Code of Civil Procedure section 1021.5 (hereafter section 1021.5) provides: “Upon motion, a court may award attorneys’ fees to a successful party against one or more opposing parties in any action which has resulted in the enforcement of an important right affecting the public interest if: (a) a significant benefit, whether pecuniary or nonpecuniary, has been conferred on the general public or a large class of persons, (b) the necessity and financial burden of private enforcement... are such as to make the award appropriate, and (c) such fees should not in the interest of justice be paid out of the recovery, if any....” This so-called private attorney general theory applies to actions to enforce provisions of CEQA. (Center for Biological Diversity v. County of San Bernardino (2010) 188 Cal.App.4th 603, 611-612 [115 Cal.Rptr.3d 762].) The party seeking attorney fees has the burden of proving that the litigation warranted an award of attorney fees and that the hours expended and the fees sought were reasonable. (Id. at p. 615.) Once the trial court has found, as the court did in this case, that the litigation conferred a public benefit warranting an award of attorney fees, the amount of fees to be awarded under section 1021.5 is within the trial court’s discretion. (188 Cal.App.4th at p. 615.) The party seeking fees has the burden to prove that the trial court abused its discretion in awarding less than the amount it sought. (Ibid.)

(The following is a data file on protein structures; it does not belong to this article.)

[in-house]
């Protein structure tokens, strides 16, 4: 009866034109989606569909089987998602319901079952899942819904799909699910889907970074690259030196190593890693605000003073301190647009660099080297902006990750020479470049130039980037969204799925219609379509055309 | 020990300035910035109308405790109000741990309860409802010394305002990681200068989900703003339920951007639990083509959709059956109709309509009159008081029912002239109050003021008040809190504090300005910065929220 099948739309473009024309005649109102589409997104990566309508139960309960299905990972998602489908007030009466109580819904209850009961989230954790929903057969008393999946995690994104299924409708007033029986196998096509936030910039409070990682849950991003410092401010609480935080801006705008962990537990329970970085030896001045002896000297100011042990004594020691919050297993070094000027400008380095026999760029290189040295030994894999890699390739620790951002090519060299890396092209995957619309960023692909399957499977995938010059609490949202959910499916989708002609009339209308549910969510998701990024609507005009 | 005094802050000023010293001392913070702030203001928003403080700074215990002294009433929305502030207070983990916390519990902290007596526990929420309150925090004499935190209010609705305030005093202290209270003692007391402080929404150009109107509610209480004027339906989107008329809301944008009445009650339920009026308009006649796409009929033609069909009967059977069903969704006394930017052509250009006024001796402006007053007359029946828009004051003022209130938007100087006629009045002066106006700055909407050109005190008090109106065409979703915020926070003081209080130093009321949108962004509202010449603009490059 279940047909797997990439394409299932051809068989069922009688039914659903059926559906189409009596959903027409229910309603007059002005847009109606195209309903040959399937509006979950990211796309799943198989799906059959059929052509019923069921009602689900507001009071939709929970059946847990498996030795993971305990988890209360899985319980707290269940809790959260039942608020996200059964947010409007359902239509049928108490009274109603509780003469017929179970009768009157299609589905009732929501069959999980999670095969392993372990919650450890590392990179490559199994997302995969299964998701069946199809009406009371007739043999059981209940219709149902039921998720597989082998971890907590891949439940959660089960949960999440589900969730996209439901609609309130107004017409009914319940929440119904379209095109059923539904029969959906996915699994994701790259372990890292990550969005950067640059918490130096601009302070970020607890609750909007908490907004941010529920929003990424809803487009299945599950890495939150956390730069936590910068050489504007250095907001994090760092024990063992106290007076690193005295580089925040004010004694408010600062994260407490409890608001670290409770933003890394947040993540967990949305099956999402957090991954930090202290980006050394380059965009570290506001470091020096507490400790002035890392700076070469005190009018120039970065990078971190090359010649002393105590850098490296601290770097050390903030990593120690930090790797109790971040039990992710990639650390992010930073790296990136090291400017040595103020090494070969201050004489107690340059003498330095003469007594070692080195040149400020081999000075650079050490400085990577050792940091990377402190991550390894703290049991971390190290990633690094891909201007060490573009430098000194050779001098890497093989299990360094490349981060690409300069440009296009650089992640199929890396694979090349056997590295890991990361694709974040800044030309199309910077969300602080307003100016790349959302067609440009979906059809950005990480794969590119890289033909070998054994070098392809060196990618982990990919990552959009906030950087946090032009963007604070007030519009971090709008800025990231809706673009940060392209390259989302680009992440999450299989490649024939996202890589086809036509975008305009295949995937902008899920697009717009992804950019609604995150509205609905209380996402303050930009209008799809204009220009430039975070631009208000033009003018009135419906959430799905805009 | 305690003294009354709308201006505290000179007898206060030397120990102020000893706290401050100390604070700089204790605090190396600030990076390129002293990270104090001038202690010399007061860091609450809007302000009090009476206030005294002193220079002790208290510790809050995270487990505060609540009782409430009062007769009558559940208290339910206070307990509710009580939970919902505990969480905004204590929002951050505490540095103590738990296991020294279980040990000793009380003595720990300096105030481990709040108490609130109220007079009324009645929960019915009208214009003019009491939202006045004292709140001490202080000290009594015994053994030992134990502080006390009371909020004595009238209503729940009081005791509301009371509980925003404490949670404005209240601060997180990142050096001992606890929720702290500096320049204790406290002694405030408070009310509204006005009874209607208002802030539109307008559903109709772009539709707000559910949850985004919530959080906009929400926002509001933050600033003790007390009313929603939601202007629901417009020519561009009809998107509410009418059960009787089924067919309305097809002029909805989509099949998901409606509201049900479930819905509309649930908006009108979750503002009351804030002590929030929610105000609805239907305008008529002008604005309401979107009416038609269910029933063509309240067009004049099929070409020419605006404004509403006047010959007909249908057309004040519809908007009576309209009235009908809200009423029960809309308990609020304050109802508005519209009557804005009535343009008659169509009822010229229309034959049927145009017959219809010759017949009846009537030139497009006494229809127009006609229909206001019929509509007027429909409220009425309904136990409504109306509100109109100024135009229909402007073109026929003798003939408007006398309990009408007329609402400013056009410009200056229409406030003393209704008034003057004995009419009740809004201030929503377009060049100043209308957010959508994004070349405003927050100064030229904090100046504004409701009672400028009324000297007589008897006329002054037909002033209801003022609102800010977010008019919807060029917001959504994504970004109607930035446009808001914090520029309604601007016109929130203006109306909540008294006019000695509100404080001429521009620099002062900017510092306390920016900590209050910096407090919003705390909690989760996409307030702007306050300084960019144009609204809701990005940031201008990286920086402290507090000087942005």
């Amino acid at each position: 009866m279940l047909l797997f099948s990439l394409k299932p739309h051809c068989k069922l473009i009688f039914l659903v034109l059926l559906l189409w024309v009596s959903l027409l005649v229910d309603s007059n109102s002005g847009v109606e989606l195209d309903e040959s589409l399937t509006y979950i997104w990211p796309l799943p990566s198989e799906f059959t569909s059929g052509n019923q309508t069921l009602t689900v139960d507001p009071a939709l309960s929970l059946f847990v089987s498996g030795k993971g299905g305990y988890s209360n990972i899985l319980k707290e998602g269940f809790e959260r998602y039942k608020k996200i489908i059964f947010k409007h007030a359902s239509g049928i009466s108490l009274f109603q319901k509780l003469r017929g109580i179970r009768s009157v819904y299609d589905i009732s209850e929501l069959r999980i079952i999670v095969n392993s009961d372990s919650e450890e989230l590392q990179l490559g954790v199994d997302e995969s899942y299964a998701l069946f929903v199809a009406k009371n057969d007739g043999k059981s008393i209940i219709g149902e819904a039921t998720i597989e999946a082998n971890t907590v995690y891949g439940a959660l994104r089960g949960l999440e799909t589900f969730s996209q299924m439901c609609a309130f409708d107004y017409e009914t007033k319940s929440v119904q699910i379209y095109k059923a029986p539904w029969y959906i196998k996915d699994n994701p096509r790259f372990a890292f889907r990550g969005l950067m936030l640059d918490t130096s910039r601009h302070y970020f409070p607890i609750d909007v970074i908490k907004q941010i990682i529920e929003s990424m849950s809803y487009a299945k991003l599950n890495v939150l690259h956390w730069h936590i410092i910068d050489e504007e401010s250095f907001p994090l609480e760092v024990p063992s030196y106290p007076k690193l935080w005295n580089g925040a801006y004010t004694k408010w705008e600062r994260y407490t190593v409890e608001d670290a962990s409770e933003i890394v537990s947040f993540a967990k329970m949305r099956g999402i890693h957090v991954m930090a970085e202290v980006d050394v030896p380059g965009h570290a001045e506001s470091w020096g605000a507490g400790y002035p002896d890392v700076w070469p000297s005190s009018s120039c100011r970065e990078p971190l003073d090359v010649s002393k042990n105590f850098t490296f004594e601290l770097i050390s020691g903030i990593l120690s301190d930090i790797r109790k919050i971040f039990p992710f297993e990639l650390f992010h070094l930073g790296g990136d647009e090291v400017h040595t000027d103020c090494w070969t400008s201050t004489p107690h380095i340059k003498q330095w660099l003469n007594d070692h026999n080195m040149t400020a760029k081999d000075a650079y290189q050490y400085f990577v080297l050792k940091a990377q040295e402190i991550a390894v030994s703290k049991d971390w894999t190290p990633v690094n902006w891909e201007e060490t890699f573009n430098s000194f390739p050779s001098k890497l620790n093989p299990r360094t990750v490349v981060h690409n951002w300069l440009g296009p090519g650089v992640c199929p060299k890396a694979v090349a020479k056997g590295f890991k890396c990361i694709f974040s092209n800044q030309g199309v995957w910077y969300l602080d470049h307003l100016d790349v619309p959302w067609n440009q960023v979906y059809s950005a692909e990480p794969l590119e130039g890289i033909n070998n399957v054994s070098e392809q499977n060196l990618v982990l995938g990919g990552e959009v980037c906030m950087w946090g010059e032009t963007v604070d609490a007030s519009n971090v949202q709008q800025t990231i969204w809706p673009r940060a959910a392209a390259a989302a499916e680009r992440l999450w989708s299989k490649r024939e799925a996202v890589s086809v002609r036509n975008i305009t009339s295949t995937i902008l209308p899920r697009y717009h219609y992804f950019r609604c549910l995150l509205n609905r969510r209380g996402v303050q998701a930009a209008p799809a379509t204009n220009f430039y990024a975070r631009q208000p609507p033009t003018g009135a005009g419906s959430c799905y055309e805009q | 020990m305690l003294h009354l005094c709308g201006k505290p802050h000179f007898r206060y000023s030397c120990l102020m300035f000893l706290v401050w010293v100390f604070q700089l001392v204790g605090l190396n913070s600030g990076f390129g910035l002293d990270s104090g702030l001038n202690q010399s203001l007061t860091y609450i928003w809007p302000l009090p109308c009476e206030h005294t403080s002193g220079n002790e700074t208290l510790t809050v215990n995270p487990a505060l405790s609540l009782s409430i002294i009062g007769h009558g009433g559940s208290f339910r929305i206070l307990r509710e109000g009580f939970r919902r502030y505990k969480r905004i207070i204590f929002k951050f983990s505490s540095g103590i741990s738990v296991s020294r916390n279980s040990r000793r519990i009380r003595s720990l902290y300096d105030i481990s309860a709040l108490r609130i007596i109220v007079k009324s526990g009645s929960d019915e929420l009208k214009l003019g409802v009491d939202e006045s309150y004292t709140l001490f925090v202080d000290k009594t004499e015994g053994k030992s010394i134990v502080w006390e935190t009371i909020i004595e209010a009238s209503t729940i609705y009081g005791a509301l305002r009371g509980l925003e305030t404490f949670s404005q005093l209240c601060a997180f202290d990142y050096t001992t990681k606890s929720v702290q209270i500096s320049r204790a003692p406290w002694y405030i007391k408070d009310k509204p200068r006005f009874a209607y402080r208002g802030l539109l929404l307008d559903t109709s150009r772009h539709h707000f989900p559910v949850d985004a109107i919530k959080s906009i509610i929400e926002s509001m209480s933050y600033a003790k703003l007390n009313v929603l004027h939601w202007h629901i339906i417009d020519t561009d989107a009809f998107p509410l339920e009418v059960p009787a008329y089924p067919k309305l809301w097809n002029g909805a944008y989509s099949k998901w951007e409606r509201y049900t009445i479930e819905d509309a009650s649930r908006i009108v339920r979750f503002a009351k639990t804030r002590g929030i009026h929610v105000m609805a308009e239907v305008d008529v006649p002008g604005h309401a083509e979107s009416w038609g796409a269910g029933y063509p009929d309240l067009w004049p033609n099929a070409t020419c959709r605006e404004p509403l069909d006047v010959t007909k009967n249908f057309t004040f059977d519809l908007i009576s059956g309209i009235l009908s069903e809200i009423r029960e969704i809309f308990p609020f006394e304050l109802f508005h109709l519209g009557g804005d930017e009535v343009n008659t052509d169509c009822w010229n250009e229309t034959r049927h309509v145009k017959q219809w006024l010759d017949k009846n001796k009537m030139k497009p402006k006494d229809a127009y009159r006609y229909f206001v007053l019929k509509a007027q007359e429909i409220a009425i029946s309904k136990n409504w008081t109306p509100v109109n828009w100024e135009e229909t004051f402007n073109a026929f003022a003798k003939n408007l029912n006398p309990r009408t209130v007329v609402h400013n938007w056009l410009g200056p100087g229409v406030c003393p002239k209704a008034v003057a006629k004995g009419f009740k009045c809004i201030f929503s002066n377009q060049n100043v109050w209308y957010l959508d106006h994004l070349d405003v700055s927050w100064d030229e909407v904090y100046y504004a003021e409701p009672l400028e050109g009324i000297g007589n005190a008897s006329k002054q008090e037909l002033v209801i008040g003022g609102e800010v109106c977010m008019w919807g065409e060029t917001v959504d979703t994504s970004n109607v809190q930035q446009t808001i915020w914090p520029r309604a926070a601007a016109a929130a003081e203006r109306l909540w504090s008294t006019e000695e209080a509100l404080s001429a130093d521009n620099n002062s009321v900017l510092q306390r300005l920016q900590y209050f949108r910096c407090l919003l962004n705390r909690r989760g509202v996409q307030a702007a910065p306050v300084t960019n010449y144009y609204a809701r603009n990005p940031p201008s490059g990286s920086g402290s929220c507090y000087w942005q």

Under the abuse of discretion standard, a trial court’s ruling will not be disturbed unless the trial court exercised its discretion in an arbitrary, capricious, or patently absurd manner that resulted in a manifest miscarriage of justice. (Ketchum v. Moses, supra, 24 Cal.4th at p. 1133.) Abuse of discretion review “‘asks in substance whether the ruling in question “falls outside the bounds of reason” under the applicable law and the relevant facts [citations].’ [Citation.]” (People v. Giordano (2007) 42 Cal.4th 644, 663 [68 Cal.Rptr.3d 51, 170 P.3d 623].) The trial court’s ruling will not be reversed if reasonable people could disagree as to the proper outcome. (Polanski v. Superior Court (2009) 180 Cal.App.4th 507, 537 [102 Cal.Rptr.3d 696].)